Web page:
out in Olympic Plaza has landed one Occupy Calgary protester a $500 fine.
While stamping out a cigarette on Saturday morning, James Bullock was approached by two police officers and reprimanded.
"I think this is complete bull----," Bullock said. "The government needs to take this and shove it up their a-- and have a nice day.
"I can't afford this, man," he continued. "I only get $1,180 a month. You think I can afford a $500 ticket when I need to pay rent, my groceries and medical bills?"
Earlier this week, the city said it would eventually ticket, warn and then confiscate Occupy Calgary's gear, which has been set up in Olympic Plaza for more than three weeks.
However, mayor Naheed Nenshi has offered no timeline for the eviction. Meanwhile, occupiers claim they're being fined for petty infractions more frequently.
Protester Christopher Beggs feels the group is being unfairly targeted.
"We're getting new tickets every minute," said Beggs, who claims he was fined $50 for playing music in a park space. "Especially since they realized they're not going to be able to evict us under their normal avenues and channels."
"They just used the opportunity to take advantage of the bylaw," he said of the ticket. "It's discrimination."
Beggs said the group has been consulting lawyers daily and will be appealing the fines.
Bill Bruce, director of animal and bylaw services, said the city is continuing to enforce all normal bylaws, with the exception of the one that bars the protesters from camping in the park.
"This is exactly what we said (we'd do) and we've kept that up," he said.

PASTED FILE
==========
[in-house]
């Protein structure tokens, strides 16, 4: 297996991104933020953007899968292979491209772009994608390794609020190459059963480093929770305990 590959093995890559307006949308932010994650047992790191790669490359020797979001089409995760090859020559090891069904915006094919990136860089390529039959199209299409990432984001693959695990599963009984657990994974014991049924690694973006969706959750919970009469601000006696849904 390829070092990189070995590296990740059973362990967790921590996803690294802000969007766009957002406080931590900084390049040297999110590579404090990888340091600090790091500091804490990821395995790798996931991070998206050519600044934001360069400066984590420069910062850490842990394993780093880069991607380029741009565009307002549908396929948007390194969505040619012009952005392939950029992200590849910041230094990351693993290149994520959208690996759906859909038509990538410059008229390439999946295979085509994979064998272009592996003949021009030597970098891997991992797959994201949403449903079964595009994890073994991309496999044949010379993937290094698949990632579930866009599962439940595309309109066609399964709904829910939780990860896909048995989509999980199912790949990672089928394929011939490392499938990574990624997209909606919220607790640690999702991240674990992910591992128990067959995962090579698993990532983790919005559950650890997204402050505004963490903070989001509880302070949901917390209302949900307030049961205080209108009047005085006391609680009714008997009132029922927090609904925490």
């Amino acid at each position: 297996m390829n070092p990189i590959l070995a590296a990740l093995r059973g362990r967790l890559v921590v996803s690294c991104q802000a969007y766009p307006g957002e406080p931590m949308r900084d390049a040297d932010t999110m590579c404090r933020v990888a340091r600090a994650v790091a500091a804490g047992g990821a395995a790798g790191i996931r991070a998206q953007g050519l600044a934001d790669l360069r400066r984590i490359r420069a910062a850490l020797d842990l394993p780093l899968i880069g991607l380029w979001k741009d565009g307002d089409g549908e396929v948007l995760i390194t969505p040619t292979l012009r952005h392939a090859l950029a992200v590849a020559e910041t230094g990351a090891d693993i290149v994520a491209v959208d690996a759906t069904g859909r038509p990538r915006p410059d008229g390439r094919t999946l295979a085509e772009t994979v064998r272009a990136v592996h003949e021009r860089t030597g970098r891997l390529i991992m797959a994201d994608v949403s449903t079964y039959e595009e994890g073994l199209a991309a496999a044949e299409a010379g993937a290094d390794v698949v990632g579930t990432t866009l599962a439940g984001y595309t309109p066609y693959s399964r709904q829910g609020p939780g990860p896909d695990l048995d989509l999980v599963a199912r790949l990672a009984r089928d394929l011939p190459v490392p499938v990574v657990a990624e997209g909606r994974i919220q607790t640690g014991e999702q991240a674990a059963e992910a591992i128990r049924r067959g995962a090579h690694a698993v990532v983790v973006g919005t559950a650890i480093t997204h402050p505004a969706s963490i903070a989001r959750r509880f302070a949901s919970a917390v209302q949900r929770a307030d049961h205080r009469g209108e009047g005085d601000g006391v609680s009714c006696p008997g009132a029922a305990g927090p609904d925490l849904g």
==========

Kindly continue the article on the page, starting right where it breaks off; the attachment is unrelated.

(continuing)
Police and bylaw officers are continuing to monitor the situation.
City negotiators are still hoping for a peaceful and orderly solution, said Tom Sampson, the head of the Calgary Emergency Management Agency.
"We're on to dealing with the eighth person representing the squatting group at Olympic Plaza. There have been a few changeovers there," he said.
Protester Brent Talbot, who received a summon earlier in the week, estimated over 30 tickets have been given out over the last three days.
Despite the ticketing, Talbot said the group hasn't been deterred.
"It makes us stronger," he said. "It makes us more cohesive. It makes us more creative. It brings us together for more powerful conversations."
Meanwhile, Saturday also saw labour organizations join occupiers in a rally held outside City Hall.
Members of the Calgary & District Labour Council, Alberta Federation of Labour, and Teamsters Canada Rail Conference spoke to a group over 60 people.
CDLC president Alex Shevalier said the groups share common ground.
"(The) Occupy Calgary movement is very much a grassroots movement that sprang up to try to reduce some of the inequities in our society," Shevalier said.
"It started a conversation off in this country that really wasn't happening," he added. "We hope that conversation will continue."
Calgary Herald, Sat Nov 12 2011